A response to "The myths of bioinformatics software"

This is a response to (parts of) Dr. Lior Pachter's post, "The myths of bioinformatics software". (You can also see my post on bioinformatics software licensing for at least some of the background arguments.)

I agree with a lot of what Lior says: most bioinformatics software is not very good quality (#1), most bioinformatics software is not built by a team (#2), licensing is at best a minor component of what makes software widely used (#3), software should have an expiration date (#5), most URLs are unstable (#6), software should not be "idiot proof" (#7), and it shouldn't matter whether you use a specific programming language (#8).

I strongly disagree with Lior's point #4, in almost every way. I try make my software free for everyone, including companies, for both philosophical reasons and for simplicity; I explained my reasoning in my blog post. (Anyone who doesn't think linking against GPL software is reasonably complicated and nuanced should through the tweets and comments on that post!) From my few involvements with working on non-free software, I would also add that selling software is a tough business, and not one that automatically leads to any profits; there's a long tail, just as with everything else, and I long ago decided that my time is worth more to me than the expected income from selling software would be. (I would be thrilled if a student wanted to try to make money off of our work, but my academic work would remain open source.)

Regardless, Lior's opinion isn't obviously wrong, and I appreciate the discussion.

What surprises me most about Lior's post, though, is that he's describing the present situation rather accurately, but he's not angry about it. I'm angry, frustrated, and upset by it, and I really want to see a better future -- I'm in science, and biology, partly because I think it can have a real impact on society and health. Software is a key part of that.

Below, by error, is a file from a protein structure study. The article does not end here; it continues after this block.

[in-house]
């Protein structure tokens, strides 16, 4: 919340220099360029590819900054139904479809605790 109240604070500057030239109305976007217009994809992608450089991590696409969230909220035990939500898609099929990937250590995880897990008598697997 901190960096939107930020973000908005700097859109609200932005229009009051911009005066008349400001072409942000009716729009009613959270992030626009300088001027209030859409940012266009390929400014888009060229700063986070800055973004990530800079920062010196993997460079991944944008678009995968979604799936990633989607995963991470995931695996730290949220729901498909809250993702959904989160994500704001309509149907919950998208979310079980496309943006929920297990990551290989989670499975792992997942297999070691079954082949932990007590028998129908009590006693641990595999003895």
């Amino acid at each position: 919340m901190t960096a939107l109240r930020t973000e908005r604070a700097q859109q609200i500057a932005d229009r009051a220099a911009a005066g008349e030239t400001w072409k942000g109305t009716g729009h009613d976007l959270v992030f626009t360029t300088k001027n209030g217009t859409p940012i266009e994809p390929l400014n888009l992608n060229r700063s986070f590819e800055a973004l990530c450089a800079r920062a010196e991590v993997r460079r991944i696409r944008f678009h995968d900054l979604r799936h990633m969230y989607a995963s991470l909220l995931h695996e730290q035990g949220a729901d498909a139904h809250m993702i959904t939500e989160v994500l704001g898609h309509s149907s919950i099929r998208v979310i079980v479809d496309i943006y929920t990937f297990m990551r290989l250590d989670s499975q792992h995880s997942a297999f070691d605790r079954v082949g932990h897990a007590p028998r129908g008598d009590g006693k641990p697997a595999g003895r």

Biology and genomics are changing. Large scale data analysis is becoming more and more important to the biomedical sciences, and software packages like kallisto and khmer are almost certainly going to be used in the clinic at some point. (I believe some of Broad's variant calling software is already used in diagnosis and treatment for cancer, for example, although I don't know the details.) Our software is certainly being used by people doing basic biomedical research, although it may not be directly clinical yet - and I think the quality of computation in basic research matters too.

And this means bioinformatics should grow up a bit. If bioinformatics is a core component of the future of biology (which I think is obvious), then the quality of bioinformatics software matters.

To quote Lior, "Who wants to read junk software, let alone try to edit it or build on it?" Certainly not me - but then why are we producing it? Are we settling for this kind of software in biomedical research? Are we just giving up on producing decent quality software altogether, because, uh, it's hard? How is this different from doing bad math, or publishing bad biology - topics that Lior and others get really mad about?

Lior also quotes a Computational Biology interview with James Taylor, who says,

A lot of traditional software engineering is about how to build software effectively with large teams, whereas the way most scientific software is developed is (and should be) different. Scientific software is often developed by one or a handful of people.